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Scholarly Editing

The Annual of the Association for Documentary Editing

2013, Volume 34

"Will not these days be by thy poets sung": Poems of the Anglo-African and National Anti-Slavery Standard, 1863–1864

Edited by Elizabeth Lorang and R. J. Weir
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Complete Issue: The Anglo-African (22 August 1863)
W. M. F., "On Seeing the 54th and 55th Massachusetts (Black) Regiments" The Anglo-African (22 August 1863): [4]View Poem Image
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I saw a gathering cloud—light shone upon it— Rising portentous, black with threatening power, A thousand thunderbolts seemed hid within it, Ready to strike and signalize the hour.
Long had we waited, dallied with the foe, And seen the thousands of our country falling, Nor dared to strike the fierce effective blow[3] For what th' eternal God seemed ever calling.
At last we rallied! Fate-like, just and awful, Pouring along our streets the solemn host— No longer in derision spoke the scornful, The serried columns came—stern Freedom's boast!
From many a Southern field they trembling came, Fled from the lash, the fetter, and the chain; Return they, now, not at base Slavery's claim,[4] To meet th' oppressor on the battle plain.
They lift the flag—the starry banner waves From out that throng of Afric's darkened van; Thousands of bayonets foretell the graves Where they must lie who spurn the rights of man!
Ah! never yet was Justice seen more fitting, Her whips, scorns, terrors, more divinely sent; And never yet her graceful form found sitting In more poetic sense of punishment.
And ne'er before, in all our history, Has truer glory from that banner shone, Of manlier sons, with high toned minstrelsy, Exultant in the march to honor gone.
It is the hour, the dread, foretelling hour, O the great trial of the nation's heart: From Afric's self, perchance, shall spring a power From which, at last, the guilty foe shall start!
Contagious, dreadful, spreading far and wide, Ere long this cloud, so threatening in our wake, O'er the South heavens shall spread, and woe betide The base-born minions where its thunders break!


  1. Note on the text: The text in red, which is obscured in the newspaper printing represented here, is supplied by W. M. F. "On Seeing the 54th and 55th Massachusetts (Black) Regiments," The Living Age,  15 August 1863, 290.
  1. The Fifty-Fourth Massachusetts Regiment; the first regiment of African American volunteers raised in the North, authorized in late January 1863 and mustered into the US service on May 13. Black leaders called on men to enlist and thereby seize their "golden opportunity" and "first best chance" to establish an undeniable claim to the full rights of American citizens (Frederick Douglass, "Men of Color, to Arms!" reprinted in the Anglo-African, March 7, 1863, [2]; editorial, Anglo-African, March 7, 1863, [2]). The Fifty-Fourth quickly filled with men "from virtually every black community in the North" (Donald Yacovone, A Voice of Thunder: A Black Soldier's Civil War [Urbana: University of Illinois Press, 1998], 31). A number of the new recruits would provide the Anglo-African and the Christian Recorder with correspondence from the front during their term of service. Both titles served as a channel of communication between distant volunteers and the folks at home.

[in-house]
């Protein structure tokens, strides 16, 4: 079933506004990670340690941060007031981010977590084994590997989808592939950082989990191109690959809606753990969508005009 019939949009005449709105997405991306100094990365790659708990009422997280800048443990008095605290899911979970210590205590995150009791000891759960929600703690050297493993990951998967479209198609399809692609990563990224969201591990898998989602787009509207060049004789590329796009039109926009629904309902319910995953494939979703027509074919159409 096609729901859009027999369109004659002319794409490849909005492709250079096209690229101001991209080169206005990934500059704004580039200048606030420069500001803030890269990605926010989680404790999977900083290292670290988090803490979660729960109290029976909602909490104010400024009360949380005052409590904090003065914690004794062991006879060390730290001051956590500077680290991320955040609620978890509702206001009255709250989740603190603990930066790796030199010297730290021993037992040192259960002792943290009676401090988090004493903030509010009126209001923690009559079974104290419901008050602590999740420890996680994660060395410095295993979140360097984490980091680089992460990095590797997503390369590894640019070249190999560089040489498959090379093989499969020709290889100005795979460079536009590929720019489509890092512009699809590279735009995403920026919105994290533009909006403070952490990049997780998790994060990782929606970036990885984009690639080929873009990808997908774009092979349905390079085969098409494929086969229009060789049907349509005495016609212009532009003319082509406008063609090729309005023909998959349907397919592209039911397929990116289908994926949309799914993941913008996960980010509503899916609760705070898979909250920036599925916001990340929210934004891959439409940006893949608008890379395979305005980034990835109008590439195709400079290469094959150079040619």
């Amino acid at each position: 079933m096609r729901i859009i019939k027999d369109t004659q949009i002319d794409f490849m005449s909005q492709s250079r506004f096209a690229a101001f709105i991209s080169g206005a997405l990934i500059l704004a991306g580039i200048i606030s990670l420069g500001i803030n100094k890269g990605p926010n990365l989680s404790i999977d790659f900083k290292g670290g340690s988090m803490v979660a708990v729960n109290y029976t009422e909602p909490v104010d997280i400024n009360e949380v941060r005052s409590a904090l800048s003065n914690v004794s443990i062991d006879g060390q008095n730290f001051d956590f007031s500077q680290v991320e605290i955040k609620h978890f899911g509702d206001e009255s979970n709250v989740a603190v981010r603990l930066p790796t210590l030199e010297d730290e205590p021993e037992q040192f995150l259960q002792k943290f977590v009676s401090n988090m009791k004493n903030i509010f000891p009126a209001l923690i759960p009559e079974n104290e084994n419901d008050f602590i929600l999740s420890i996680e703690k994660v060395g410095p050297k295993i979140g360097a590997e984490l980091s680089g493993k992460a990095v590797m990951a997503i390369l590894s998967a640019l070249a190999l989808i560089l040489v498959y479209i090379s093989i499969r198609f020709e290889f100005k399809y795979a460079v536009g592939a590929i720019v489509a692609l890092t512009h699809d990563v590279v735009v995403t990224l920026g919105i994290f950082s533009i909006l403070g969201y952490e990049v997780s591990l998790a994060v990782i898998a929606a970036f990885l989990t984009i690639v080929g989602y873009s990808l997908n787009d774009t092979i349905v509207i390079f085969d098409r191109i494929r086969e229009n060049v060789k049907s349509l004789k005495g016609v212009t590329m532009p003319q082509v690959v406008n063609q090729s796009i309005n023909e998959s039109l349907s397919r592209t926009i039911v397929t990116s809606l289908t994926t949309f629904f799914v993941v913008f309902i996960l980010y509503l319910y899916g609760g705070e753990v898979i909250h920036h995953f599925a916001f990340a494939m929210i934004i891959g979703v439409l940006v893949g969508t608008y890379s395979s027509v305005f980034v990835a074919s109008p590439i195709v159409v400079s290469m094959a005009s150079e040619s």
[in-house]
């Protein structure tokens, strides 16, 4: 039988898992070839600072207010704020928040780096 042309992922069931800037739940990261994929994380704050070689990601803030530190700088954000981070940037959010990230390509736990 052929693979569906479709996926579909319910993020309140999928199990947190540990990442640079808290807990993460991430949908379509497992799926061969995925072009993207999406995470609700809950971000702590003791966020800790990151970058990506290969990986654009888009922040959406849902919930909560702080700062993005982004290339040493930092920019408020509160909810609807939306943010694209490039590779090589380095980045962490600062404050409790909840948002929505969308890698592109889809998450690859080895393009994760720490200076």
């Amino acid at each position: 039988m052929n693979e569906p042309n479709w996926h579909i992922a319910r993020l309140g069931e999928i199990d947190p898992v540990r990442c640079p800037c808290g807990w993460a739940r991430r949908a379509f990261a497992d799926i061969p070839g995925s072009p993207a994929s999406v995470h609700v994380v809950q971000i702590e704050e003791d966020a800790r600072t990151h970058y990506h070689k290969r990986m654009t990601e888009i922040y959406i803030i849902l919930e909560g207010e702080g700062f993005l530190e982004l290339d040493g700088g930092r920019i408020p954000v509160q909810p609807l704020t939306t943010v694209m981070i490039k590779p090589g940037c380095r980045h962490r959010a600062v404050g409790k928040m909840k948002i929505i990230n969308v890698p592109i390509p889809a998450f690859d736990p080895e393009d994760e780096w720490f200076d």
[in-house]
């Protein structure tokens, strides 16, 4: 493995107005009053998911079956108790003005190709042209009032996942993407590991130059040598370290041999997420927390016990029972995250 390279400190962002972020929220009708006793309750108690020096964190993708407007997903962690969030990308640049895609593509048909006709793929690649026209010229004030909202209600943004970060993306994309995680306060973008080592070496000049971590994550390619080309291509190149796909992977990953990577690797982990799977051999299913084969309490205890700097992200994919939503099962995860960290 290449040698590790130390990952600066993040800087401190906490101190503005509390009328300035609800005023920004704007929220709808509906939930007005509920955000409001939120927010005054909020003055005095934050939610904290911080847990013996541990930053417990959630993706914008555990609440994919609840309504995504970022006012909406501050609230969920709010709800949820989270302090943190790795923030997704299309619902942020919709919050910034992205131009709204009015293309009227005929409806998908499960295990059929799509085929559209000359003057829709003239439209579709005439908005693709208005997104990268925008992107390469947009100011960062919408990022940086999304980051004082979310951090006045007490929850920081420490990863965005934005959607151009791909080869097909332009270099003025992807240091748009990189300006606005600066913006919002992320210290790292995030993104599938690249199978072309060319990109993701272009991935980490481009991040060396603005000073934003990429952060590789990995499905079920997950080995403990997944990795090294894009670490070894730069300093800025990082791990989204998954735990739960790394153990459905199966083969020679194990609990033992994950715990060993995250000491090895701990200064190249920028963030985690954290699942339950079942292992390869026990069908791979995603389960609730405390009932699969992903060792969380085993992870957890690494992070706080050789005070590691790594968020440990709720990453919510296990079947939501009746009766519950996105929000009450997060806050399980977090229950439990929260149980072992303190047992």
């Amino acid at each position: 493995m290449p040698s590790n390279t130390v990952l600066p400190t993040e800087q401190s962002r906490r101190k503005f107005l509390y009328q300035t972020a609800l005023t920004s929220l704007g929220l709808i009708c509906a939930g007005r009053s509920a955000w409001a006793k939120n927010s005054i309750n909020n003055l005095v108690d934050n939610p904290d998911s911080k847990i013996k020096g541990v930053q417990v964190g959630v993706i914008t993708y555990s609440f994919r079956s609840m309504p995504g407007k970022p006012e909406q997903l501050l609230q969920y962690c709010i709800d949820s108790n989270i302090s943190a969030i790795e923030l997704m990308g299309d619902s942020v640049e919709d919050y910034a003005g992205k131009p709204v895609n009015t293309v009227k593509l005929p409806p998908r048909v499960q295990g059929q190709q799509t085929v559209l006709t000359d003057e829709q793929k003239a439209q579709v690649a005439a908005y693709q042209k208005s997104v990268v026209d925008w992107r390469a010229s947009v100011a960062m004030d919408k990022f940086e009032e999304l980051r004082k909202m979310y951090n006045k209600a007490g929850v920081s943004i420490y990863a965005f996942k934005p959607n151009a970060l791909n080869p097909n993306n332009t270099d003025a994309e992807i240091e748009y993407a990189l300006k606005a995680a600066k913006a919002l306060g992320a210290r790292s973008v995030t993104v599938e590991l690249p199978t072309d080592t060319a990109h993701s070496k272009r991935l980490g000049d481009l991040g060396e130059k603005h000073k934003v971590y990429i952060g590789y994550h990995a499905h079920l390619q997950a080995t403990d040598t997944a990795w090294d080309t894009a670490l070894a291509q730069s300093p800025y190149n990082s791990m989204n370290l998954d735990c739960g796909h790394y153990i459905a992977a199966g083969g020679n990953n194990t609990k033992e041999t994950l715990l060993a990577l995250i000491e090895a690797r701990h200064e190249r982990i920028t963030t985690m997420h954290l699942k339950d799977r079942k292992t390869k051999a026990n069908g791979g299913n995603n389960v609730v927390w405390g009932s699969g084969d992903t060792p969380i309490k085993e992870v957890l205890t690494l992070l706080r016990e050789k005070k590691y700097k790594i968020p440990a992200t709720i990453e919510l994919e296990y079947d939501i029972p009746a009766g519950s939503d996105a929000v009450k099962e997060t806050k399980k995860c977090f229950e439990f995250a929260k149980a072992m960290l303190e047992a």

Under Robert Gould Shaw's command, the regiment took shape at Camp Meigs in Readville, Massachusetts. On May, 28, 1863, after weeks of training, the men paraded through Boston's cheering streets and then embarked on the steamer De Molay, bound for South Carolina's Sea Islands and the theater of war. (A sister regiment, the Fifty-Fifth, had already begun to form by the time members of the Fifty-Fourth departed for South Carolina.) In the Department of the South, the Massachusetts volunteers had to contend with the prejudiced policies of the US government as well as the Confederate enemy.
    On July 18, 1863, Shaw and the Fifty-fourth courageously led a frontal attack on Morris Island's (South Carolina) Fort Wagner. Their bravery could not compensate for General Quincy Gillmore's poor planning; the assault failed, and 272 members of the regiment were killed, wounded, or taken prisoner (Russell Duncan, ed., Blue-Eyed Child of Fortune: The Civil War Letters of Col. Robert Gould Shaw [Athens: University of Georgia Press, 1999], 52). Northern newspapers reported that Wagner's Confederate garrison had buried Shaw in a mass grave with his men. Abolitionists reinterpreted the Confederate gesture of contempt as a mark of distinction.
    The charge on Fort Wagner established their Northern reputation as heroes, yet Lincoln's administration refused to pay them as soldiers, at the basic rate of thirteen dollars per month. For more than a year, the Fifty-Fourth and the Fifty-Fifth protested against the injustice by refusing to accept any pay at all. In July 1864, Congress finally passed a law to equalize pay and to reimburse free black soldiers for their full terms of service. Only in January 1865 did the War Department promote Sergeant Stephen A. Swails of the Fifty-Fourth to a commissioned post, making him the army's "first black commissioned officer" (Donald Yacovone, A Voice of Thunder: A Black Soldier's Civil War [Urbana; Chicago: University of Illinois Press, 1998], 257n).